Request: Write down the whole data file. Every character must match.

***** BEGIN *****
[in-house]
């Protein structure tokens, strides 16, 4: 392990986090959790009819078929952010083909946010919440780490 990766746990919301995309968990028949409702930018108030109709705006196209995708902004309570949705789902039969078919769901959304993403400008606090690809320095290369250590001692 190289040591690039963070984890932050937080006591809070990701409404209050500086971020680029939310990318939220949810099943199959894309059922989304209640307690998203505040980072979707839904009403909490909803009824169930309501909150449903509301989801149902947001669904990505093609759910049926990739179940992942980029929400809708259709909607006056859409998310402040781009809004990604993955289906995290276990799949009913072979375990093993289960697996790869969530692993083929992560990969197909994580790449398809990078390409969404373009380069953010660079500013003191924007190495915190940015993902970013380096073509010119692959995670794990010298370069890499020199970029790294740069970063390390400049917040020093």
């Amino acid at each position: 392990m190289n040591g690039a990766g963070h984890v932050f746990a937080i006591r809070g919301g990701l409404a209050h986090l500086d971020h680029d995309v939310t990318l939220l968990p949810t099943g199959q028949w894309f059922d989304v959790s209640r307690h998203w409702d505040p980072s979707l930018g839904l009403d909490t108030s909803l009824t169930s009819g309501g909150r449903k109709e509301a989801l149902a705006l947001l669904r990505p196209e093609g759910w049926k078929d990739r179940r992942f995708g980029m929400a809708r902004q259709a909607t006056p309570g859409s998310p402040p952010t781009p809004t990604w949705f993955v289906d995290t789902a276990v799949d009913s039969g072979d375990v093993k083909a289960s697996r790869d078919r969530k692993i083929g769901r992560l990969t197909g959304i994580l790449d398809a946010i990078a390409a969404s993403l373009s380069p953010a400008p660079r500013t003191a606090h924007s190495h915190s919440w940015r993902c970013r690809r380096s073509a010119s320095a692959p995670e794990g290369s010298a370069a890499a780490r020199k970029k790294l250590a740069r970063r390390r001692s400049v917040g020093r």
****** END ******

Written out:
[in-house]
């Protein structure tokens, strides 16, 4: 392990986090959790009819078929952010083909946010919440780490 990766746990919301995309968990028949409702930018108030109709705006196209995708902004309570949705789902039969078919769901959304993403400008606090690809320095290369250590001692 190289040591690039963070984890932050937080006591809070990701409404209050500086971020680029939310990318939220949810099943199959894309059922989304209640307690998203505040980072979707839904009403909490909803009824169930309501909150449903509301989801149902947001669904990505093609759910049926990739179940992942980029929400809708259709909607006056859409998310402040781009809004990604993955289906995290276990799949009913072979375990093993289960697996790869969530692993083929992560990969197909994580790449398809990078390409969404373009380069953010660079500013003191924007190495915190940015993902970013380096073509010119692959995670794990010298370069890499020199970029790294740069970063390390400049917040020093």
């Amino acid at each position: 392990m190289n040591g690039a990766g963070h984890v932050f746990a937080i006591r809070g919301g990701l409404a209050h986090l500086d971020h680029d995309v939310t990318l939220l968990p949810t099943g199959q028949w894309f059922d989304v959790s209640r307690h998203w409702d505040p980072s979707l930018g839904l009403d909490t108030s909803l009824t169930s009819g309501g909150r449903k109709e509301a989801l149902a705006l947001l669904r990505p196209e093609g759910w049926k078929d990739r179940r992942f995708g980029m929400a809708r902004q259709a909607t006056p309570g859409s998310p402040p952010t781009p809004t990604w949705f993955v289906d995290t789902a276990v799949d009913s039969g072979d375990v093993k083909a289960s697996r790869d078919r969530k692993i083929g769901r992560l990969t197909g959304i994580l790449d398809a946010i990078a390409a969404s993403l373009s380069p953010a400008p660079r500013t003191a606090h924007s190495h915190s919440w940015r993902c970013r690809r380096s073509a010119s320095a692959p995670e794990g290369s010298a370069a890499a780490r020199k970029k790294l250590a740069r970063r390390r001692s400049v917040g020093r």